“Well, (Warren was) rolling, and Dominic (Richardson) came in and got some plays. But he’s healthy. He practiced most of last week. He could have played, but he should even be better this week. I’ve said it every week, it’s a lot of carries for (Warren), but it’s just when he’s as successful as he is and he gets a little stronger as the game goes on, it’s sure hard to get him out.”

On Dominic Richardson coming in for some carries in the third quarter

“Coach Woz would be the guy to ask that. I think that it’s almost like in the NBA like at some point they take (Russell) Westbrook out and let him rest so that they can finish with him in the last six minutes of the game. I would say it’s probably comparable to that, where if we feel like he is getting fatigued and we’re exchanging blows at some point, we’re gonna have to rest him so he doesn’t get 40-plus carries. I would say that would be a pretty good illustration of why that happens.”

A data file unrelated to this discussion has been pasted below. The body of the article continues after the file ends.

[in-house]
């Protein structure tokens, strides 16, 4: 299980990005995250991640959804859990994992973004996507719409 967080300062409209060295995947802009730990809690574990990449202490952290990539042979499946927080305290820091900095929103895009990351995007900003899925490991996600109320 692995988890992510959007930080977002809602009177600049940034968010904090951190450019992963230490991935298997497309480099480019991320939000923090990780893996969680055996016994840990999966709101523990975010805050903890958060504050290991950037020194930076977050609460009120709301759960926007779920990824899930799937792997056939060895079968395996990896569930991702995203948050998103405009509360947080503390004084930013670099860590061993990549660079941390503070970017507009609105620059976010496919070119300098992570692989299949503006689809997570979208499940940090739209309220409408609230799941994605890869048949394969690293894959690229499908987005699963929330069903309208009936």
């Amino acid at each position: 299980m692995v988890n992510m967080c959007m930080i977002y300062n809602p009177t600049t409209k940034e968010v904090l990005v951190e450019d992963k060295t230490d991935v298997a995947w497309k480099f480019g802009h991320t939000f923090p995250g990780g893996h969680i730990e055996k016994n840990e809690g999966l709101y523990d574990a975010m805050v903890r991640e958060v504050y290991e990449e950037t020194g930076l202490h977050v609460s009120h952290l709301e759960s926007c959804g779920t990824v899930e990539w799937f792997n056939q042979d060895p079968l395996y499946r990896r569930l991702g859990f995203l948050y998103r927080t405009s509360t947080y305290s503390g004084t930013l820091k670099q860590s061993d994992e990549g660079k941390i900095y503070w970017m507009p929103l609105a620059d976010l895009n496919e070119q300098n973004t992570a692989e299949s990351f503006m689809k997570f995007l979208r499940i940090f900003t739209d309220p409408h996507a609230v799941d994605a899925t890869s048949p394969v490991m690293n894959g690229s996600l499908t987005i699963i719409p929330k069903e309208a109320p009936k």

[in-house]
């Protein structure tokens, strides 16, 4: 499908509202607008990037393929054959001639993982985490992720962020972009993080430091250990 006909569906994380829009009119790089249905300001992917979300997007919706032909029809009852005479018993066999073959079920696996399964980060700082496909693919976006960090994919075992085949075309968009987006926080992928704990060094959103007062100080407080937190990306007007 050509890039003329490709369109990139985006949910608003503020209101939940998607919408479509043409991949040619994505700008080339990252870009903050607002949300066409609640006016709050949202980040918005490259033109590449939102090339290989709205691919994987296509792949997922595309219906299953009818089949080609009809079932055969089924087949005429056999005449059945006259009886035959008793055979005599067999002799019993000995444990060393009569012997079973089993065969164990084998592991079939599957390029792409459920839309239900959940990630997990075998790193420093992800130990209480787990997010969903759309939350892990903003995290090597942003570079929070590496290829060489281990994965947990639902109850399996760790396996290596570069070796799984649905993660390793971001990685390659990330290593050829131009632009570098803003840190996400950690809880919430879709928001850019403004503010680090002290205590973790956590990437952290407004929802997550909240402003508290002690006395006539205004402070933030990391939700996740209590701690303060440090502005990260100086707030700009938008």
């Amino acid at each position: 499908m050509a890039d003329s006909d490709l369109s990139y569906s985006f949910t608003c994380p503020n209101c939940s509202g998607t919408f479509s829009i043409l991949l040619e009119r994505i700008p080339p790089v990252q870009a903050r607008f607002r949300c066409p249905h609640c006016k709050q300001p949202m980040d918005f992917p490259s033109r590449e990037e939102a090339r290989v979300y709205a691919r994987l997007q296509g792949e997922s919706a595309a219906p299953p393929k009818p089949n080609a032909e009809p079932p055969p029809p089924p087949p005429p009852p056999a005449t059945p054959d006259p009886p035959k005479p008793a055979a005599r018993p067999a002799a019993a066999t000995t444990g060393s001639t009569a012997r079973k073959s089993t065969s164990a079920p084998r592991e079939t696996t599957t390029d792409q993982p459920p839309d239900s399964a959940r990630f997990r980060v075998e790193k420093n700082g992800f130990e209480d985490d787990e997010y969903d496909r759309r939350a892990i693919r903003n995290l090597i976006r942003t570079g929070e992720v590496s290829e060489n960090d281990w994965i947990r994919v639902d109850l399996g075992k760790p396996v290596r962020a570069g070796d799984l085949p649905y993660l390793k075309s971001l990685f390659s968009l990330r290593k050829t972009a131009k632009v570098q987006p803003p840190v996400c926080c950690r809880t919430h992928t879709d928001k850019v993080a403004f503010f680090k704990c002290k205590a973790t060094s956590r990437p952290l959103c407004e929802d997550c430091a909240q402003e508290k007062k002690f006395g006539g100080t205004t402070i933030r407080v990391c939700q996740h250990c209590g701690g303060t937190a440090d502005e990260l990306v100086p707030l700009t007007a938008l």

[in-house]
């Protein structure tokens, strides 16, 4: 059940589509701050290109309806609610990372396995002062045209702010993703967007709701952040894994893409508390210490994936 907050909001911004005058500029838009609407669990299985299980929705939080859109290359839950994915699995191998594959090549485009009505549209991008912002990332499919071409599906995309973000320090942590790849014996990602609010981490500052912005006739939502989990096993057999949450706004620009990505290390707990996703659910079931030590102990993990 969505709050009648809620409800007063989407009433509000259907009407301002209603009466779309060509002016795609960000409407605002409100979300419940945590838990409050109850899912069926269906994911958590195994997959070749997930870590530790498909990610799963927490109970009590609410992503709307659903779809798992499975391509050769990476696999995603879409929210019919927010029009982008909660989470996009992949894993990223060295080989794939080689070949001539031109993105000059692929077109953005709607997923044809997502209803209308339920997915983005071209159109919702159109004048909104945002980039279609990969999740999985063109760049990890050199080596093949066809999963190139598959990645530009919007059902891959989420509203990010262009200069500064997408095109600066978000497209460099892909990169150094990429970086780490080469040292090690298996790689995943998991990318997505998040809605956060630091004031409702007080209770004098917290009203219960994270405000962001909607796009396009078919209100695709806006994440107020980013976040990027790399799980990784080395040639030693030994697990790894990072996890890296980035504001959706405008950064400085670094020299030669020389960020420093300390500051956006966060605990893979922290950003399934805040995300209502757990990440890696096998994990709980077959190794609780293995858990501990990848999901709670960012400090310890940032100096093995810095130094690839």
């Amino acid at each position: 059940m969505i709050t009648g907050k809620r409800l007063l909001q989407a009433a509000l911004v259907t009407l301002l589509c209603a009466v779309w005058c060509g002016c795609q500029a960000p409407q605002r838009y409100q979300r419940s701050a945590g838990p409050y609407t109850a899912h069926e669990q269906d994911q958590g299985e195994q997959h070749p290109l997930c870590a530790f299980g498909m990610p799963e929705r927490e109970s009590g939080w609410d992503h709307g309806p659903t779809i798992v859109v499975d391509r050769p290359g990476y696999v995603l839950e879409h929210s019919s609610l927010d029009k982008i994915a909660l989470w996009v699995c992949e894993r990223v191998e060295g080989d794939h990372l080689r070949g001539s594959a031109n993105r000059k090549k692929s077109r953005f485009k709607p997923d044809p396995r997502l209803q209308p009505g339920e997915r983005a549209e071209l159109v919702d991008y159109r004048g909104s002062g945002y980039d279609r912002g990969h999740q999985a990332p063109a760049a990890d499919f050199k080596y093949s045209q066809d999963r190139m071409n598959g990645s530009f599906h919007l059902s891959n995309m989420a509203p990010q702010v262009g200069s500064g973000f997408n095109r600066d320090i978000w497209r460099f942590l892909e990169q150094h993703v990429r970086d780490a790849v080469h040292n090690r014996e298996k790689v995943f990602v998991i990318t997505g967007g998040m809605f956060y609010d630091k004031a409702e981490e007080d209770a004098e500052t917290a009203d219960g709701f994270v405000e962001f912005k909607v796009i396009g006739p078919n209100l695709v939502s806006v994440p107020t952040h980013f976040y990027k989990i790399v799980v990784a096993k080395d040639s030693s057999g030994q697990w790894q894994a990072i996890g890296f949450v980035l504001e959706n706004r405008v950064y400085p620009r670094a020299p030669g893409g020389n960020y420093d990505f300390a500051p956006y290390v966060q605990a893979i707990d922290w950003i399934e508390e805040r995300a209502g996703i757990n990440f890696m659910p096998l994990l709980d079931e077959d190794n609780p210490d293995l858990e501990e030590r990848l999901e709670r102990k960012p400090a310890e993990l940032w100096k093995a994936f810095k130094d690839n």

On Braden Cassity

“He’s doing good for where we thought he was in preseason to where he is now. He lost some battles Saturday, but he’s competing against guys that he’s outmatched physically some against those guys. But his effort, his willingness, his competitive nature and all that has been fantastic.”

On Cassity playing in Austin, where he is from

“I thought about that last night when we were at practice, and he was busy. Then I got thinking about something else, but I was going to ask him how it was with his trip and his family being there and all that. It’s pretty cool for him.”

On what word comes to mind when describing Jaylen Warren’s running style